"Bonus" vs "Rebate" - What's in a name?

To answer the question in this post's title, a lot, apparently, is in a name. Nicholas Eply, professor of behavioral science at the University of Chicago Graduate School of Business, writes in a New York Times op-ed that people are much more likely to spend cash windfalls described as "bonuses" than identical ones described as "rebates." Interesting, sure, but is there a real-world application for this discovery? As it happens, an upcoming economic stimulus package will be distributing hundreds of dollars to American taxpayers; the intention is that we'll spend it, thereby jump-starting the stalling economy. The problem is that this distribution is being called a "rebate" everywhere it's talked about, rather than a "bonus" - and apparently the whole thing won't work if people save the money instead of spending it. So it turns out that even governmental actions like this are subject to the rules of product design - you've gotta know how to play to the user's mind!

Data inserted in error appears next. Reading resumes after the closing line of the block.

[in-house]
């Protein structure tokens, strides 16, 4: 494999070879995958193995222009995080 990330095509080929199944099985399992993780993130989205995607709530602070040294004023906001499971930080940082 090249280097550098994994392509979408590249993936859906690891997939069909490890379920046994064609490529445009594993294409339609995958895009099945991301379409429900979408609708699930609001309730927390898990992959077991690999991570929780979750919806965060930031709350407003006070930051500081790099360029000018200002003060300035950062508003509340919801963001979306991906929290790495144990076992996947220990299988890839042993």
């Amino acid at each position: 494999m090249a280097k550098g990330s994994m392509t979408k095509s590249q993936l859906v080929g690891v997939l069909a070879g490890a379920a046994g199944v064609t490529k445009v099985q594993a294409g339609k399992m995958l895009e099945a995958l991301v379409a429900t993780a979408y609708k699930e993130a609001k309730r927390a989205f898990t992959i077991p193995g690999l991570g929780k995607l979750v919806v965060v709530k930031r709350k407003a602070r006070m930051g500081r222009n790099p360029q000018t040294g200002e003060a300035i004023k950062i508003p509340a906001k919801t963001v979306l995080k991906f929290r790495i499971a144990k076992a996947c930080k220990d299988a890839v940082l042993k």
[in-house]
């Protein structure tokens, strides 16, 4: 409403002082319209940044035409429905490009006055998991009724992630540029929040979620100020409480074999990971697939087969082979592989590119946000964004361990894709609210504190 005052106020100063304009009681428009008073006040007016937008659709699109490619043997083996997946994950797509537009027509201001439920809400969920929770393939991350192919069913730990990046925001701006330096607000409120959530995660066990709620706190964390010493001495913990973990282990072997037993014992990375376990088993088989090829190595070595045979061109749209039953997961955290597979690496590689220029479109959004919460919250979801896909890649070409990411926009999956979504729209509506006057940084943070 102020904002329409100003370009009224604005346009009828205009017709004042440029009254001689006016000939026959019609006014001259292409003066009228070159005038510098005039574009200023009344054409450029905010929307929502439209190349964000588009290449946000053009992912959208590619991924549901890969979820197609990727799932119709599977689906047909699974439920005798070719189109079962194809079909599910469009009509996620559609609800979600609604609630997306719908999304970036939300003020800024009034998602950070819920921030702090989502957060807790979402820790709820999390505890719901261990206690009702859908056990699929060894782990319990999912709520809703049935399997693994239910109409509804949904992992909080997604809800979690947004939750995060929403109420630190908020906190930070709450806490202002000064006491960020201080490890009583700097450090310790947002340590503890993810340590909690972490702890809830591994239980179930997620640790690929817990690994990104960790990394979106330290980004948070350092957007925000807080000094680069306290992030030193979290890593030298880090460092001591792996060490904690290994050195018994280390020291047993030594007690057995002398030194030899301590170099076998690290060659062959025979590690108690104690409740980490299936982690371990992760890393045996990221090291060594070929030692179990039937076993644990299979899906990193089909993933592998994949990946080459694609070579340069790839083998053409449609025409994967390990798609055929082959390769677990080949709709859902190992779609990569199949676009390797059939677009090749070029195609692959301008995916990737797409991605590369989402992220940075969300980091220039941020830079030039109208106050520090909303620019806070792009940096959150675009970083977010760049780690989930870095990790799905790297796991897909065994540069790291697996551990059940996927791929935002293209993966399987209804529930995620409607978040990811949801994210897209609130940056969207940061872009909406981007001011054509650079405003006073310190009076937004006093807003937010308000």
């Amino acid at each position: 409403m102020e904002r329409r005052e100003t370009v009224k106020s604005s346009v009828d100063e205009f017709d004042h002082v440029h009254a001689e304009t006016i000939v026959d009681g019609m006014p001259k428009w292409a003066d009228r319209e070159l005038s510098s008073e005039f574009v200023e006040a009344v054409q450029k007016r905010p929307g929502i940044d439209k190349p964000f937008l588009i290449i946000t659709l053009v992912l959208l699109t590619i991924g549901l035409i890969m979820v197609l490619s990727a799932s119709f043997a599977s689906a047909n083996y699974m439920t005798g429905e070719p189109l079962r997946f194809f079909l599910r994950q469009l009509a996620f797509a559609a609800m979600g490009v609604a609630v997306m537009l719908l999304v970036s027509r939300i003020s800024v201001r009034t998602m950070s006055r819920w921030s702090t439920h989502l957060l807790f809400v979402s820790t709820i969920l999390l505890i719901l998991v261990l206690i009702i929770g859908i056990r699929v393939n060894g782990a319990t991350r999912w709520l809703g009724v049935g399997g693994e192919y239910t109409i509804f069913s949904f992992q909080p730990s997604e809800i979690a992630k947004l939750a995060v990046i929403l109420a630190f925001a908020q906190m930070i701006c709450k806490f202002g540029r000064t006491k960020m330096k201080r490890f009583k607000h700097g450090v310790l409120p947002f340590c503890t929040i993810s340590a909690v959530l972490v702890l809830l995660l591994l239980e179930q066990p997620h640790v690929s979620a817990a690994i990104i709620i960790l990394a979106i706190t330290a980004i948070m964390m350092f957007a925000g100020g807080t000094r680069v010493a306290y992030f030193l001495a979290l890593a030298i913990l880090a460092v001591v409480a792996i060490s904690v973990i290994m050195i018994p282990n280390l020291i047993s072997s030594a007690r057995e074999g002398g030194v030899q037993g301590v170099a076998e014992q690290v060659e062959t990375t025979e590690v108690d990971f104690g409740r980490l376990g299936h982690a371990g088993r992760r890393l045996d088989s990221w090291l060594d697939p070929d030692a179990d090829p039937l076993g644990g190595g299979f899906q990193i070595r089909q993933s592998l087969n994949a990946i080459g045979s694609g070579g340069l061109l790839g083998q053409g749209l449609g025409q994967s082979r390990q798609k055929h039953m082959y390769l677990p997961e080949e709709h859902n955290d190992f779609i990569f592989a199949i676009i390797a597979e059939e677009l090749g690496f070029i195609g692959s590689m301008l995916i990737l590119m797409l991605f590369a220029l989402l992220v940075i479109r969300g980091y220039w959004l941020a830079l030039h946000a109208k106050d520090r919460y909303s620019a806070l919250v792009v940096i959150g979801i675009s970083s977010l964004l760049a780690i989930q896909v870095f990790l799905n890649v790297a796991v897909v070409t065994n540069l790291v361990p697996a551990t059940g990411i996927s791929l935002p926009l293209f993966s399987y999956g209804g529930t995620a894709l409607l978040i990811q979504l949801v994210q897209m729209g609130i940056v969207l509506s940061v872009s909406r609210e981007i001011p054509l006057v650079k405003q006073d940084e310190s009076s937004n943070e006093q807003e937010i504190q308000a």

[via Good Experience]

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